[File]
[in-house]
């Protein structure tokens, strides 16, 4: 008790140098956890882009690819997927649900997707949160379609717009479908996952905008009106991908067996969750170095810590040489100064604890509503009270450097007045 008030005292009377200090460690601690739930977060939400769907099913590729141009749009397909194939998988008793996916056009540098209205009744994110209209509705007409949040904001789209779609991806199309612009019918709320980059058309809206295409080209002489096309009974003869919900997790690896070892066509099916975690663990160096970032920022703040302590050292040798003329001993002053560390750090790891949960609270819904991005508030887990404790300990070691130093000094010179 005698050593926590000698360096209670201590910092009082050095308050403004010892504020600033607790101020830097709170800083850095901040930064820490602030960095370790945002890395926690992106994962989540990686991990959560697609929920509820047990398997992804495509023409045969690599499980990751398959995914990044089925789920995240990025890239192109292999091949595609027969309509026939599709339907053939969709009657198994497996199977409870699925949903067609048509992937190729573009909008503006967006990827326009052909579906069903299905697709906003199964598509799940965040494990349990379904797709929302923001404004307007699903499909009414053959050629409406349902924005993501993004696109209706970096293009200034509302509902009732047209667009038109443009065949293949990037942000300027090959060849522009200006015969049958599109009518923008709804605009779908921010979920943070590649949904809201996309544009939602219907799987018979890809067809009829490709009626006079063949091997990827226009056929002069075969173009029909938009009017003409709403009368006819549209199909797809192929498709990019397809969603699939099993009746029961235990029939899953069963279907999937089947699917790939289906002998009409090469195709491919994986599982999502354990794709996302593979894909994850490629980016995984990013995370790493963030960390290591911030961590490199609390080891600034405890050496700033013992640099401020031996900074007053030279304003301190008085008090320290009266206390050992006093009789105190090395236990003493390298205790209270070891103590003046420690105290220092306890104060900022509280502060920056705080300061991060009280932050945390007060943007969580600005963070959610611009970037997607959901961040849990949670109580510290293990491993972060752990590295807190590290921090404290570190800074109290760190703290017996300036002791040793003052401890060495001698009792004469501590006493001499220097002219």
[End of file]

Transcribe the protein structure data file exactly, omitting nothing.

[in-house]
């Protein structure tokens, strides 16, 4: 008790140098956890882009690819997927649900997707949160379609717009479908996952905008009106991908067996969750170095810590040489100064604890509503009270450097007045 008030005292009377200090460690601690739930977060939400769907099913590729141009749009397909194939998988008793996916056009540098209205009744994110209209509705007409949040904001789209779609991806199309612009019918709320980059058309809206295409080209002489096309009974003869919900997790690896070892066509099916975690663990160096970032920022703040302590050292040798003329001993002053560390750090790891949960609270819904991005508030887990404790300990070691130093000094010179 005698050593926590000698360096209670201590910092009082050095308050403004010892504020600033607790101020830097709170800083850095901040930064820490602030960095370790945002890395926690992106994962989540990686991990959560697609929920509820047990398997992804495509023409045969690599499980990751398959995914990044089925789920995240990025890239192109292999091949595609027969309509026939599709339907053939969709009657198994497996199977409870699925949903067609048509992937190729573009909008503006967006990827326009052909579906069903299905697709906003199964598509799940965040494990349990379904797709929302923001404004307007699903499909009414053959050629409406349902924005993501993004696109209706970096293009200034509302509902009732047209667009038109443009065949293949990037942000300027090959060849522009200006015969049958599109009518923008709804605009779908921010979920943070590649949904809201996309544009939602219907799987018979890809067809009829490709009626006079063949091997990827226009056929002069075969173009029909938009009017003409709403009368006819549209199909797809192929498709990019397809969603699939099993009746029961235990029939899953069963279907999937089947699917790939289906002998009409090469195709491919994986599982999502354990794709996302593979894909994850490629980016995984990013995370790493963030960390290591911030961590490199609390080891600034405890050496700033013992640099401020031996900074007053030279304003301190008085008090320290009266206390050992006093009789105190090395236990003493390298205790209270070891103590003046420690105290220092306890104060900022509280502060920056705080300061991060009280932050945390007060943007969580600005963070959610611009970037997607959901961040849990949670109580510290293990491993972060752990590295807190590290921090404290570190800074109290760190703290017996300036002791040793003052401890060495001698009792004469501590006493001499220097002219």